Accreditation options update: Understanding the Healthcare Facilities Accreditation Program (HFAP)

This article was previously published in Becker’s Hospital Review. Compass Clinical Consulting has updated the content to reflect changes in the Accreditation Options since previous publication.

In this article, our second in the "Accreditation Options" series, which reviews some of the options for hospital accreditation by organizations with deemed status from CMS, we discuss the Healthcare Facilities Accreditation Program (HFAP).

The Healthcare Facilities Accreditation Program (HFAP) is the accreditation process that grew out of the former hospital approval process of the American Osteopathic Association.

Founded in 1945, this accreditation program is the oldest continuous hospital accreditation organization in the United States. HFAP has experienced growth well beyond its traditional base of osteopathic hospitals to encompass over 400 acute care hospitals, critical access hospitals, and laboratories.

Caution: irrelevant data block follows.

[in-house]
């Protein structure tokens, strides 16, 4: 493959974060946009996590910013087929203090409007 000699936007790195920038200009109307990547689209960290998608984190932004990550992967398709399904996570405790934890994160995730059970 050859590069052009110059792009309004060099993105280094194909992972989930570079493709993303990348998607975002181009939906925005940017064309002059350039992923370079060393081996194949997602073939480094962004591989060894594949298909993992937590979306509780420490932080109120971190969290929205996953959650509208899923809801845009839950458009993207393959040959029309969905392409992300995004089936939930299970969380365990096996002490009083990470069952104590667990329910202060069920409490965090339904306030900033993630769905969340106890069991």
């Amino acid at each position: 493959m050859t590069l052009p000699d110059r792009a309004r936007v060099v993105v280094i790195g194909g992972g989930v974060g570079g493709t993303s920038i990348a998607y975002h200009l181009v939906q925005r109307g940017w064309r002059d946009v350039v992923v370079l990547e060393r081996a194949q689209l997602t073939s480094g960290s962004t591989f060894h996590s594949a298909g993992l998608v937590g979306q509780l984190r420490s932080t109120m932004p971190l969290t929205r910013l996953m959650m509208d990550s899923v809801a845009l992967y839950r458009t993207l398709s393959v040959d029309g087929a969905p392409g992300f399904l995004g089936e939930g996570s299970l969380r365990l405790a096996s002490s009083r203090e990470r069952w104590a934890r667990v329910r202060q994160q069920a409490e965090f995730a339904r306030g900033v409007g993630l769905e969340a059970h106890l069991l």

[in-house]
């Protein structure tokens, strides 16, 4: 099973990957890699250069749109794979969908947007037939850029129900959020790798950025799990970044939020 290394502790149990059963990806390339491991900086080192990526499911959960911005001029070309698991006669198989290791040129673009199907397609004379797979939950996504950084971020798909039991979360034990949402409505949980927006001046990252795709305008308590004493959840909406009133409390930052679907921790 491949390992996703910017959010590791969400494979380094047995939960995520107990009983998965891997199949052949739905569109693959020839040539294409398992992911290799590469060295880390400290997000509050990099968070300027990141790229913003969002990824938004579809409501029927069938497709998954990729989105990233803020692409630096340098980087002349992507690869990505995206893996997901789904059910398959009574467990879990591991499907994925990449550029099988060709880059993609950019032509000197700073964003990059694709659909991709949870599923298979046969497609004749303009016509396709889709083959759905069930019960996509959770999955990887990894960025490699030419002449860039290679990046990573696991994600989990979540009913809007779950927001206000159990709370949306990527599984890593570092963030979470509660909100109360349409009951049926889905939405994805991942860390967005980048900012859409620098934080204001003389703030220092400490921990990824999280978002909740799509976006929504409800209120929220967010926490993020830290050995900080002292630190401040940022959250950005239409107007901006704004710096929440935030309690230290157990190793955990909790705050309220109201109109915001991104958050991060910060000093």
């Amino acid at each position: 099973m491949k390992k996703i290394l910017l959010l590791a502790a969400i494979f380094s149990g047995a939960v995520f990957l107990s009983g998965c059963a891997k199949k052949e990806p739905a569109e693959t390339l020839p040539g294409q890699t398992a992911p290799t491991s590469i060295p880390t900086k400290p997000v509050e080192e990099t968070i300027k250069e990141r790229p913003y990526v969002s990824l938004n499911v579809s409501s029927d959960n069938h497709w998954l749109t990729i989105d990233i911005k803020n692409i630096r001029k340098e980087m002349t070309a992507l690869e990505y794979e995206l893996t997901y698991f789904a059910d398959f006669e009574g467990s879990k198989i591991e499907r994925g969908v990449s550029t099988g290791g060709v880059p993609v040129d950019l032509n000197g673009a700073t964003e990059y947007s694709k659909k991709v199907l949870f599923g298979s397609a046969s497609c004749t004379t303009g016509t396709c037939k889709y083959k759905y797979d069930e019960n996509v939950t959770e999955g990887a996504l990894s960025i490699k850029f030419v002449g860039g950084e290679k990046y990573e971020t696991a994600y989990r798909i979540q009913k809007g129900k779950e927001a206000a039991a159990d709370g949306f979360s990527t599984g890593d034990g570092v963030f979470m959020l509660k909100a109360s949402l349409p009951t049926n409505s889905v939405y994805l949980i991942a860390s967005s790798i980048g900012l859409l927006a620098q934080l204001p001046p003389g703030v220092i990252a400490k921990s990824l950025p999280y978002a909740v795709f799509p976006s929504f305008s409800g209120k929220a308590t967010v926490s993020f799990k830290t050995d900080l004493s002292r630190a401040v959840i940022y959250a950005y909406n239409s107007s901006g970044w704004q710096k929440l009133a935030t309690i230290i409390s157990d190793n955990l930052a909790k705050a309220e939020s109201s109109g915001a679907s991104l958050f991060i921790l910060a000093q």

HFAP also provides accreditation services for ambulatory surgical centers, ambulatory care/office-based surgery, and behavioral/mental health facilities. HFAP provides certification in the disease management program/centers of excellence for comprehensive, primary and “Stroke Ready Center” certification, lithotripsy certification, and wound care certification.

On October 1, 2015, the Accreditation Association announced that it had acquired the HFAP program from the AOA. Under this arrangement, the management and operations of HFAP were placed under the direction of the Accreditation Association for Hospitals and Health Systems (AAHHS). Until AAHHS receives deeming authority for HFAP services, the AOA will continue as an operational partner. AAHHS, a partner of the Accreditation Association for Ambulatory Health Care (AAAHC), was created in 2012 and focuses on accreditation needs of American hospitals having 200 beds or less with an average daily census of less than 100.